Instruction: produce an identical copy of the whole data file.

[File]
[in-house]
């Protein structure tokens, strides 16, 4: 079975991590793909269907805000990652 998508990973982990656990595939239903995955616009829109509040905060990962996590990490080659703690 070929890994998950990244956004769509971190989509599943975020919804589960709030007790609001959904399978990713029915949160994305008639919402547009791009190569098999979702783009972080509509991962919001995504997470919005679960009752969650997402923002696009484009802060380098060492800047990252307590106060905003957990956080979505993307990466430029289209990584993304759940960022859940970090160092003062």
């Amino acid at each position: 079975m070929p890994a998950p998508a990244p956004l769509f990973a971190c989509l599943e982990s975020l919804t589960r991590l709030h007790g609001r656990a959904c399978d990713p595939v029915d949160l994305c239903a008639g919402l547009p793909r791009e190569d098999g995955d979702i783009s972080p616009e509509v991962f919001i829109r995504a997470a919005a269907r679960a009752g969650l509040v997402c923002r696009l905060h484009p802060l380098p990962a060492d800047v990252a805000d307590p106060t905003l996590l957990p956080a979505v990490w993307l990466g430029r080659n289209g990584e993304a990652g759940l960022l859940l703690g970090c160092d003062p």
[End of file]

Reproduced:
[in-house]
């Protein structure tokens, strides 16, 4: 079975991590793909269907805000990652 998508990973982990656990595939239903995955616009829109509040905060990962996590990490080659703690 070929890994998950990244956004769509971190989509599943975020919804589960709030007790609001959904399978990713029915949160994305008639919402547009791009190569098999979702783009972080509509991962919001995504997470919005679960009752969650997402923002696009484009802060380098060492800047990252307590106060905003957990956080979505993307990466430029289209990584993304759940960022859940970090160092003062």
């Amino acid at each position: 079975m070929p890994a998950p998508a990244p956004l769509f990973a971190c989509l599943e982990s975020l919804t589960r991590l709030h007790g609001r656990a959904c399978d990713p595939v029915d949160l994305c239903a008639g919402l547009p793909r791009e190569d098999g995955d979702i783009s972080p616009e509509v991962f919001i829109r995504a997470a919005a269907r679960a009752g969650l509040v997402c923002r696009l905060h484009p802060l380098p990962a060492d800047v990252a805000d307590p106060t905003l996590l957990p956080a979505v990490w993307l990466g430029r080659n289209g990584e993304a990652g759940l960022l859940l703690g970090c160092d003062p």